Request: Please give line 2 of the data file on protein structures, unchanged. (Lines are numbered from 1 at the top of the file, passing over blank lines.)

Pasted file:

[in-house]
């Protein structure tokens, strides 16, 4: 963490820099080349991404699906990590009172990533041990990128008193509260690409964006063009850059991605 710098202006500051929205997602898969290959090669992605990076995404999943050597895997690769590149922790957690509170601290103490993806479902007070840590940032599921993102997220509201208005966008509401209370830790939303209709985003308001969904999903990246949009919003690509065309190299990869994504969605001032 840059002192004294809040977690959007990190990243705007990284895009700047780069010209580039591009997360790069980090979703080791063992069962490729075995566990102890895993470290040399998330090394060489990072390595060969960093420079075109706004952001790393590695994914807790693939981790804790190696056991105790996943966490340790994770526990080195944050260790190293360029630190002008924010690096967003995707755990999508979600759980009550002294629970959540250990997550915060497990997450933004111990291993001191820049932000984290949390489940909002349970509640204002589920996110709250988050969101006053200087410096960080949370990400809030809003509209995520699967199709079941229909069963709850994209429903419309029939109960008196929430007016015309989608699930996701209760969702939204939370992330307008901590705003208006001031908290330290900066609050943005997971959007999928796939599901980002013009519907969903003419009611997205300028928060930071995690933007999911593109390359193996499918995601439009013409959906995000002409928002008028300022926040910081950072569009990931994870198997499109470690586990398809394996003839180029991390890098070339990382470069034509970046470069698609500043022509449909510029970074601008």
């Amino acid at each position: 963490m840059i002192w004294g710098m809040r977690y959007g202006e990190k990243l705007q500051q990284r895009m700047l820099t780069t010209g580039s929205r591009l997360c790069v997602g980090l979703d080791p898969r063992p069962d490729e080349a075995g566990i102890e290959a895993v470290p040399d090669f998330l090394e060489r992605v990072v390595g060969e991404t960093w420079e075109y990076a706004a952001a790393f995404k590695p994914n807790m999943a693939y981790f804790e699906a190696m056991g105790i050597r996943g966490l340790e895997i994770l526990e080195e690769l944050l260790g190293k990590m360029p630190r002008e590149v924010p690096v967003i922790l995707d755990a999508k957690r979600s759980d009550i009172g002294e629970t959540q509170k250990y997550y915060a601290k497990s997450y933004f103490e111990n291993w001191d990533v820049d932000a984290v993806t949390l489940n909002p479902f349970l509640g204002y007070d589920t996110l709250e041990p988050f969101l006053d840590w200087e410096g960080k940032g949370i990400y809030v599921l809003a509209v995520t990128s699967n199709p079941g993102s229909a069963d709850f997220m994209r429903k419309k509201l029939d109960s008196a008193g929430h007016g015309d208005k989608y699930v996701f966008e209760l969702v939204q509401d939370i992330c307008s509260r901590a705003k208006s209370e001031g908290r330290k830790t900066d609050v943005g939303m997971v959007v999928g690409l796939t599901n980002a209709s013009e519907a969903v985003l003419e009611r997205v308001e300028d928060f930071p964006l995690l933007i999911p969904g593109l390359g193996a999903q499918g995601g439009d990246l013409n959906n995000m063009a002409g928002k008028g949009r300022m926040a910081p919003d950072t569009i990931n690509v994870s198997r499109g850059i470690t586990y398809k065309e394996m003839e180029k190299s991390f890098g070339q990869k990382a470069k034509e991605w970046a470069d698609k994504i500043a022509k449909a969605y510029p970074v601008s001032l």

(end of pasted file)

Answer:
């Protein structure tokens, strides 16, 4: 963490820099080349991404699906990590009172990533041990990128008193509260690409964006063009850059991605 710098202006500051929205997602898969290959090669992605990076995404999943050597895997690769590149922790957690509170601290103490993806479902007070840590940032599921993102997220509201208005966008509401209370830790939303209709985003308001969904999903990246949009919003690509065309190299990869994504969605001032 840059002192004294809040977690959007990190990243705007990284895009700047780069010209580039591009997360790069980090979703080791063992069962490729075995566990102890895993470290040399998330090394060489990072390595060969960093420079075109706004952001790393590695994914807790693939981790804790190696056991105790996943966490340790994770526990080195944050260790190293360029630190002008924010690096967003995707755990999508979600759980009550002294629970959540250990997550915060497990997450933004111990291993001191820049932000984290949390489940909002349970509640204002589920996110709250988050969101006053200087410096960080949370990400809030809003509209995520699967199709079941229909069963709850994209429903419309029939109960008196929430007016015309989608699930996701209760969702939204939370992330307008901590705003208006001031908290330290900066609050943005997971959007999928796939599901980002013009519907969903003419009611997205300028928060930071995690933007999911593109390359193996499918995601439009013409959906995000002409928002008028300022926040910081950072569009990931994870198997499109470690586990398809394996003839180029991390890098070339990382470069034509970046470069698609500043022509449909510029970074601008």